Personally there are two figures that help me to think theologically. And thinking theologically to me has to be constructive, as you already know (!).
That means such thinking should not merely drive us back to church history but to open up discourses where theologies are being construed afresh and relevantly explored.
These two figures are N.T Wright and Rowan Williams. Nowadays, I suspect that sooner Mike Higton, Oliver O'Donovan and John Webster will be the third, fourth, and fifth ones. (Don't know why Anglican theologians are so attractive).
Though Alister McGrath's Scientific Theology is exciting, nuanced, and very helpful in theological thinking but his works lack immediate relevance to society as compared to Wright and Williams.
I tried Robert Jenson, but he seems to be somewhere on the clouds. As for Norman Geisler, you can forget about him. I got 3 out of his 4 volumes of Systematic Theology texts, and thank God I didn't get the complete set. I would opt for Grudem and Erickson rather than Geisler. I've J. Calvin's Institutes and Cornelius Van Til's Intro to Systematic Theology but still couldn't find time for them. On the other hand, I appreciate John Frame's perspectivalism which he developed through his Theology of Lordship series.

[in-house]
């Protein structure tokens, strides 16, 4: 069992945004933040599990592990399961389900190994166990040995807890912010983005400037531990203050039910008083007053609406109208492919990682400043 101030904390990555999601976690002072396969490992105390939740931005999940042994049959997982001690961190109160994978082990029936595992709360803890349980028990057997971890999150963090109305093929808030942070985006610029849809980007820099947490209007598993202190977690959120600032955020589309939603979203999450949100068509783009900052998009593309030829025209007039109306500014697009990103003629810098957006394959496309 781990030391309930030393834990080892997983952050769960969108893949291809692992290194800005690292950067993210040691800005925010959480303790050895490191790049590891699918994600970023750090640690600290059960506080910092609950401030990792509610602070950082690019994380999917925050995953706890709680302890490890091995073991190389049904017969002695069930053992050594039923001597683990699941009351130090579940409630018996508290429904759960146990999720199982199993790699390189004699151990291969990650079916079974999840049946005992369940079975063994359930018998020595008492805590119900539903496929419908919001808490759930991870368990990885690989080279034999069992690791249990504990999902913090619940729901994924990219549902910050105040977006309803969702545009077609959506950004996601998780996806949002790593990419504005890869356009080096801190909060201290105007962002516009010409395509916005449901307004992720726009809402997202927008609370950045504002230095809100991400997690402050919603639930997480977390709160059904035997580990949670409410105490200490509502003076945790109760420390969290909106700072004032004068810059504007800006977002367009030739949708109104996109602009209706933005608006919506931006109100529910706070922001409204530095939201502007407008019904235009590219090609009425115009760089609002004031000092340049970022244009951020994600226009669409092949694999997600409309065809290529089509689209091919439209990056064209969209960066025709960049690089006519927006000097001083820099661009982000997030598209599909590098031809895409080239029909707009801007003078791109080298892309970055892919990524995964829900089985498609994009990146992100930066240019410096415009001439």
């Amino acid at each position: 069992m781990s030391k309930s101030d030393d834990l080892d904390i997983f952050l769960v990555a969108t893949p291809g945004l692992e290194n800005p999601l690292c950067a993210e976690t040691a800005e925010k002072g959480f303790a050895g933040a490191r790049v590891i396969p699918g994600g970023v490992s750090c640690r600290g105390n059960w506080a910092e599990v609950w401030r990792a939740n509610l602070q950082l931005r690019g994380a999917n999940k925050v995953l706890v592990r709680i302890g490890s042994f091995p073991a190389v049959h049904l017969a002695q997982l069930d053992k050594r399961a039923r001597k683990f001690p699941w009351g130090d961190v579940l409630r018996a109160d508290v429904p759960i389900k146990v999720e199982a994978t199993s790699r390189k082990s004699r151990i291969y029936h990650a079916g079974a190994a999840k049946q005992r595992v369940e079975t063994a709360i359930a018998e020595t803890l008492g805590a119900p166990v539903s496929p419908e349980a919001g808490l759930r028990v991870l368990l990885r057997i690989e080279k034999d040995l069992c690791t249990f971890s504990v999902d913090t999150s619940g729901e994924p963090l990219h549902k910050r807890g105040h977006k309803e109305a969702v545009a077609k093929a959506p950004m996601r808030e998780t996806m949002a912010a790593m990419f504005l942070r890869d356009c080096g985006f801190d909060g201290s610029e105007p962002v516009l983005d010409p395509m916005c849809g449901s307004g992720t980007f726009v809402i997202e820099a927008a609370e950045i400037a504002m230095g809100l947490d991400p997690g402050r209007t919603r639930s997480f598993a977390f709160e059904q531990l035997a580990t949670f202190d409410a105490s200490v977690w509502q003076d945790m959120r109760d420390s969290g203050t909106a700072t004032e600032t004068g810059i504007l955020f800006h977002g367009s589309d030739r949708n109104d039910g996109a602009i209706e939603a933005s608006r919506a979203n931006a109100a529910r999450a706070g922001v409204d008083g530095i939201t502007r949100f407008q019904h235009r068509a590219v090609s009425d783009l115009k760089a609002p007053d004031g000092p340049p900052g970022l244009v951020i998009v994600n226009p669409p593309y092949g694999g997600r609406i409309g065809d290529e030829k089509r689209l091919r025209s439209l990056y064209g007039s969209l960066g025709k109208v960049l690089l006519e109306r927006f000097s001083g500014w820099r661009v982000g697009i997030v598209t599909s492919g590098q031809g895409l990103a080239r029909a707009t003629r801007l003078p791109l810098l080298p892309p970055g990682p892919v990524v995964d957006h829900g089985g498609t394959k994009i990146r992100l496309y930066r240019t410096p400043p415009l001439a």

But when it comes to Systematic Theology textbooks, I wouldn't recommend works by the two greats, simply because they might appear to be too 'constructive', hence controversial and easily misunderstood. And I don't think 'controversial' is healthy for those who are interested and just starting to pursue understanding.
And I benefit not only through books but through various people who thread on this same passion.